Blaser Factory Visit
- By Pete Moore
- 1 Comments
- Last updated: 20/11/2017
In the late 20th century, one rifle stands out as possibly the most radical design; Blaser’s R93. I say this for two reasons, as it was the most popular model in Europe and even in the more traditional UK it found favour with all types of shooters. Selling over 200,000 units worldwide, why? Well, its straight-pull (2-stroke) action was fast and practical, as was its ability to change calibres by the simple expedient of swapping barrels and bolt heads. However, I did not like it, sure it was accurate (always a bonus) and the ability to change calibres was genius. But it only offered a fixed magazine that had to be loaded/unloaded from the top (LRS version excepting), which just didn’t work for me! I recall at the IWA 1999 show being asked to leave the Blaser stand, as one of their staff asked me what I thought of the rifle and I said: “nice but I don’t like the feed system”; if you don’t want honest answers never ask me leading questions”
Cast out into the wasteland, I soldiered on with my Mauser M03 and other turn bolts. However, in 2008 Blaser did the thing that many fans had been waiting for; produced a detachable magazine version of the R93; the R8. I was impressed; all the best things of the R93 but with a practical feed system, and when they brought out the thumbholestocked R8 Professional Success I actually opened my wallet and bought one. Great looking rifle with 100% ergonomics, I only wish I’d had the money for the version with leather inserts, as it looked the business. My daughter Chloe, who is at university doing design, also liked it and I asked her why? She said: “there’s an expression in the design business called a ‘smile in the mind’; meaning there’s just something right about some products, images or slogans that grab you.” Well, I was grabbed!
However, and though the R8 is doubtless Blaser’s flagship product, there’s a lot more to the company than that, as I discovered when I was invited to have a look around by their head of PR Alexandra Baur. Based at Isny in South Germany I’d been there before about 9 years ago to visit Mauser. You may not know it but they are part of the L&O Hunting Group that also owns Blaser and Sauer, with Blaser originally sharing the factory with Mauser, Sauer were then still at their old premises.
Stepping out of the car, I was confronted by the modern and minimalistic grey office building with the simple Blaser logo; most pleasing. The main factory building is now all Blaser, with Mauser and Sauer sharing another within the complex. Ironically, Horst Blaser, the man who started Blaser in 1957 and designed the Diplomat drilling (multibarrelled rifle/shotgun) and also bolt-action, still lives on site. However, he no longer has any connection with Blaser, as he sold the company pre-1993 and also had nothing to do with the design of the original R93.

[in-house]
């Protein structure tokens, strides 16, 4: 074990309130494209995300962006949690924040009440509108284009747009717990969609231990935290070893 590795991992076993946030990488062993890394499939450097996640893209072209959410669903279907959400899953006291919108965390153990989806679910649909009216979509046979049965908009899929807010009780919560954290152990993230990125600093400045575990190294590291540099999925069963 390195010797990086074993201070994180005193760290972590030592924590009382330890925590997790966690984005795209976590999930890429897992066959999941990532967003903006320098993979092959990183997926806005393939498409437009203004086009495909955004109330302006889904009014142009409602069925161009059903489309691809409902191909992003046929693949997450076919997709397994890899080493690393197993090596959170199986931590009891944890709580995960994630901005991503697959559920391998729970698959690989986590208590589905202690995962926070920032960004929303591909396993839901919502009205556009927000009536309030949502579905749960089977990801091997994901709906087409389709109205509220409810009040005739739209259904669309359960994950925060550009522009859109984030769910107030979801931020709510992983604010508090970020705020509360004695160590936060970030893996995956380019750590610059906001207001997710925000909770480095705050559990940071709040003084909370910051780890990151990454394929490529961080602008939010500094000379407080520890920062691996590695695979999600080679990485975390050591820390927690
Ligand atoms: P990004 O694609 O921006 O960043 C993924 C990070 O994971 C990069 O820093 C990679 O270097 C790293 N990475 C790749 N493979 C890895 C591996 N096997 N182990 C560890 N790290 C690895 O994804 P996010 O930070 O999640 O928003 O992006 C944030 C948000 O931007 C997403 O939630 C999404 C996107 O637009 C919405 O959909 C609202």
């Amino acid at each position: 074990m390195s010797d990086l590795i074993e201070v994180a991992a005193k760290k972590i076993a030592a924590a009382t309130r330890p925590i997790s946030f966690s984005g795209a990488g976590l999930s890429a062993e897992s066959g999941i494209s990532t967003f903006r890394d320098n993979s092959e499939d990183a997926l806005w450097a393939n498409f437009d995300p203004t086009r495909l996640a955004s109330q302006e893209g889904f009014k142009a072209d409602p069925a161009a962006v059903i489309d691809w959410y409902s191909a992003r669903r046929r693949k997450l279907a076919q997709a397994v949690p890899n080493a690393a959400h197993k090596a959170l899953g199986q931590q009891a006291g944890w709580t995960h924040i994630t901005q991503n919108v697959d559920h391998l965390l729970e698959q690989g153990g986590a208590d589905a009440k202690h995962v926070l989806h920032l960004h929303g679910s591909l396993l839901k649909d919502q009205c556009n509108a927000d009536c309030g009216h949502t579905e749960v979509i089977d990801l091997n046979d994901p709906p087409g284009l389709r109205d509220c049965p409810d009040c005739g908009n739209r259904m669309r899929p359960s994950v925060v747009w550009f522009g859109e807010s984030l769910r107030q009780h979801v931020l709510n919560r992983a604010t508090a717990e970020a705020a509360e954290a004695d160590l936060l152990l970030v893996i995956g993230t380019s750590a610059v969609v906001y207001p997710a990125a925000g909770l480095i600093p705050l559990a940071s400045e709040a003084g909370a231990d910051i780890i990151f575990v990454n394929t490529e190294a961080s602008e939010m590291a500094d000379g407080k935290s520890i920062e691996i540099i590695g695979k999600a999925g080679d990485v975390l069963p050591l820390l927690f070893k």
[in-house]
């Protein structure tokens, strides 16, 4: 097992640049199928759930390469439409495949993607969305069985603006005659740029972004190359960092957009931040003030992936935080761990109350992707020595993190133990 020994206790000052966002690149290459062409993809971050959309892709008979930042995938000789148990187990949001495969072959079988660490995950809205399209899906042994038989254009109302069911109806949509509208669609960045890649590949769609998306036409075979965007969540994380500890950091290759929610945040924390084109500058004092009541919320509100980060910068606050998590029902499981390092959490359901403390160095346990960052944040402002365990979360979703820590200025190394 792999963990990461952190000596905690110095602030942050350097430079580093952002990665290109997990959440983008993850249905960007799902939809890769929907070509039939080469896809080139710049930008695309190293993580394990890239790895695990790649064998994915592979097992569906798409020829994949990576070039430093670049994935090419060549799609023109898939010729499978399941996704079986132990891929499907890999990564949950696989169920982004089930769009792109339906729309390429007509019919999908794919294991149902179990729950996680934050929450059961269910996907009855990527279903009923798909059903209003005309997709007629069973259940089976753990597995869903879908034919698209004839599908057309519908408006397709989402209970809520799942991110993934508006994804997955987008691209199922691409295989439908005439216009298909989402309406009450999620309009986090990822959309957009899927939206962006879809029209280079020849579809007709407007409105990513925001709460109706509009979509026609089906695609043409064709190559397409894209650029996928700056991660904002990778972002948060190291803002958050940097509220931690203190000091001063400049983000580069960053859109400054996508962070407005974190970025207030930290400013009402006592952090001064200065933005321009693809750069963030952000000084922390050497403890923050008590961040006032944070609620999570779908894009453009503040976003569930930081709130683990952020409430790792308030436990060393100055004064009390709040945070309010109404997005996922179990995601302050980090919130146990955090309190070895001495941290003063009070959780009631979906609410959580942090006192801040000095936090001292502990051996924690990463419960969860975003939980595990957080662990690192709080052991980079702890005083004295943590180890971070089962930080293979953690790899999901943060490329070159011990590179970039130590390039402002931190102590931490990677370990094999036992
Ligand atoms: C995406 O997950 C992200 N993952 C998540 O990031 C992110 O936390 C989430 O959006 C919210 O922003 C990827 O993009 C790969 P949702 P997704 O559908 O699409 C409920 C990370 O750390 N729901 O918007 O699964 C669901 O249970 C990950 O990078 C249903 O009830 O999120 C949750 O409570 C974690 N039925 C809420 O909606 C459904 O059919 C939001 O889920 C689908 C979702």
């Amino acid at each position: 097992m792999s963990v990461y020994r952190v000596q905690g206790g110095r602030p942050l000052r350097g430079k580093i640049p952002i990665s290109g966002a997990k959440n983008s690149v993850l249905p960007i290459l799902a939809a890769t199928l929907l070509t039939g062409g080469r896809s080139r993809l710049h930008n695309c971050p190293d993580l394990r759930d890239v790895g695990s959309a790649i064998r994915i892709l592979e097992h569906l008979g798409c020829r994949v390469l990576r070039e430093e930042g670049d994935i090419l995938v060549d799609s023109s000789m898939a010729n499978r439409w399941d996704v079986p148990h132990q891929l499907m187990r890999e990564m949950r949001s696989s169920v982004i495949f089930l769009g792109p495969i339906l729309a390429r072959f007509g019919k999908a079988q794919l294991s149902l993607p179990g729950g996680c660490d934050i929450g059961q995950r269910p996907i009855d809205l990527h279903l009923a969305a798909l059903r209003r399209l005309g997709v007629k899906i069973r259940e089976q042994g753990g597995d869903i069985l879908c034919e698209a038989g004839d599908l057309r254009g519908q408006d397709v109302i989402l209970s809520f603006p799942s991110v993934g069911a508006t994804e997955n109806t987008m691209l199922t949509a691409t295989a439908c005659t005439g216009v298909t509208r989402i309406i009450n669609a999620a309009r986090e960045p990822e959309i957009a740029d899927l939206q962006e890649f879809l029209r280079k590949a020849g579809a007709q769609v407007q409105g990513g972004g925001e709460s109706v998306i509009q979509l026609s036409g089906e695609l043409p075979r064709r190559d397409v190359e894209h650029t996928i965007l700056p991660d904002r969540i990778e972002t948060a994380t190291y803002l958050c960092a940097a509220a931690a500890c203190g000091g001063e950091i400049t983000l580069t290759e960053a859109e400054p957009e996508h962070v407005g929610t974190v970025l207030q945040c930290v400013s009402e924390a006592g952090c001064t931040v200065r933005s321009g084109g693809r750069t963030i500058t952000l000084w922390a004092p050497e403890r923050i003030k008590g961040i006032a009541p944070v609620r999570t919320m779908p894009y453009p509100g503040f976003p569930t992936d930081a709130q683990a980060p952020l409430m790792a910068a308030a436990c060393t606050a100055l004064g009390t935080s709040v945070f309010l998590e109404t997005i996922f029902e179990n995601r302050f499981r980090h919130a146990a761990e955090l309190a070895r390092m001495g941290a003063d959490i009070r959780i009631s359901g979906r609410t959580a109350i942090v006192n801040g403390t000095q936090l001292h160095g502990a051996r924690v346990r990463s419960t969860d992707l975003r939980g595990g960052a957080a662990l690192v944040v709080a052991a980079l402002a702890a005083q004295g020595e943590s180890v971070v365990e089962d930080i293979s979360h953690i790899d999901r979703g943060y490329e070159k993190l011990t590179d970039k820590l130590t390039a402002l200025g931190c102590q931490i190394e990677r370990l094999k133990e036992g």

The initial impression is one of a company that is totally aware of its worth and image; some might think arrogant, but that’s not the case, as they are passionate about all aspects of hunting and also consummate professionals! I recall, pre R8, when Blaser was handled by Beechwood Equipment many years ago, they had some issue with the material used for the trigger pins on the R93, which caused some problems. Blaser identified the guns that could have been affected and did a world-wide recall at their expense to replace them. As it was, the problem was not as big as foreseen, but they still changed them all, I can think of a few companies that might not have been so honest! They are not large, with just 350-employes, but command a large portion of the firearms market, due to their products and reputation.
To be honest, the factory could easily be mistaken for any modern production facility, as it does not look like it makes guns. Everything is CNC-controlled and robotassisted, with machines producing actions and components to high tolerances, which we have come to expect from modern firearms. But there’s also the human touch at the other end of the production line, as all guns are hand assembled and checked for correct operation, fit and finish. All are also shot to confirm their ability and Blaser has its own proof range, which government inspectors come to put the final stamp of perfection on the various models.